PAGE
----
“What the Peace Corps volunteers did was extraordinary. For the average Nepalese, Americans were cut down to human size. And the impact of those volunteers who taught English, for example, was not only on the children, “but on others at the local level who witnessed their lives and behavior.”

One volunteer he met was living in a hut with two Nepalese school teachers. “Inside the hut he had changed the living arrangement, the living environment. He had used essentially the same things that Nepalese use but had created more hygienic living conditions. The teachers picked up these habits and, in turn, taught them to the rest of the village.” Then he points out that if one of the big aid agencies was to attempt to replicate what that volunteer had done, “the first thing they would do is send a $40,000 consultant to look at village sanitation” and more money to bring a project to implementation stage.

“But the Peace Corps is different,” Thapa concluded. “Things like these may be very small, but how profound an impact they make. They cannot be measured in economic terms.”

Friends of Nepal
The last PCVs left Nepal in 2004. the last group was N-128. The usual explanation for closing was concern about the volunteers’ safety during the insurgency. Today, many ex-volunteers and concerned Nepalese want to see the Peace Corps return to Nepal. One of the organizations supporting this goal is ‘Friends of Nepal’. It was founded for staying in touch while continuing to help in the development of Nepal. FoN maintains an active website, newsletter and Nepal-oriented programs and activities. Its members support grass-roots projects that target vulnerable peoples and communities. FoN works in partnership with Nepalese NGOs on projects in health care, rural income generation, education, communications, and cultural preservation.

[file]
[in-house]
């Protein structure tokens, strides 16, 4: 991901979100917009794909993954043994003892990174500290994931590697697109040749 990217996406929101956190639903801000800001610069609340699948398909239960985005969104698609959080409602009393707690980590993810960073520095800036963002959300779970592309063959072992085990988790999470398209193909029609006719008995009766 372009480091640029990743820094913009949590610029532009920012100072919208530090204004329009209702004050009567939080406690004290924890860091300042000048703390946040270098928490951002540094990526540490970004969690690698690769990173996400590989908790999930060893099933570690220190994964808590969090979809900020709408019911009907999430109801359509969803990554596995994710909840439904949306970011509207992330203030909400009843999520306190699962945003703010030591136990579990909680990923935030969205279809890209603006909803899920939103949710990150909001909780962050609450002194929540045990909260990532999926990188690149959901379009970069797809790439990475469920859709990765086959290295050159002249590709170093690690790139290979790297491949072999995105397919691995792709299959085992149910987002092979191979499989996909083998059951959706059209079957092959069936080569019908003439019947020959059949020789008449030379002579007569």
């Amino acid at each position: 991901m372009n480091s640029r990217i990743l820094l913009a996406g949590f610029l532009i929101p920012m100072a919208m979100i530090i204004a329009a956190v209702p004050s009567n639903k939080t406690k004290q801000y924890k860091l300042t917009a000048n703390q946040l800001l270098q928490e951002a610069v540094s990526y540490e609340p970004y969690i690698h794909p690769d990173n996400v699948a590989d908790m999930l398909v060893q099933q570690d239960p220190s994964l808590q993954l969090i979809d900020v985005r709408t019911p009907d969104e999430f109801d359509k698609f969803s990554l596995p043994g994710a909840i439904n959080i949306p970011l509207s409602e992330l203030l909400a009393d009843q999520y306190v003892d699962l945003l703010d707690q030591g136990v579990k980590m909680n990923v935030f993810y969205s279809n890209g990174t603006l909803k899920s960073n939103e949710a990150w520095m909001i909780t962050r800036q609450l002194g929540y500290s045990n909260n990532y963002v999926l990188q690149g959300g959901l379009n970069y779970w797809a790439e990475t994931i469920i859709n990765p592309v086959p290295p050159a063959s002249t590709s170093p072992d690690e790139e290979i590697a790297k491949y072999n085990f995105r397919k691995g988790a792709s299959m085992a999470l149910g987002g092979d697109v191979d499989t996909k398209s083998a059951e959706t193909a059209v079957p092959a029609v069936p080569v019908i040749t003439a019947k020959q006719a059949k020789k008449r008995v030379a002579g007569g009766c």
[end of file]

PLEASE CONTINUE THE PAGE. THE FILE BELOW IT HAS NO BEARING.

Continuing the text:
In the following essay, former volunteer Dave Carlson describes an activity that members of FoN are currently working on in the hinterland.

The Friends of the 2011-12  Nepal Wireless Project

Text By Dave Carlson (PC Nepal-3, 1964-65)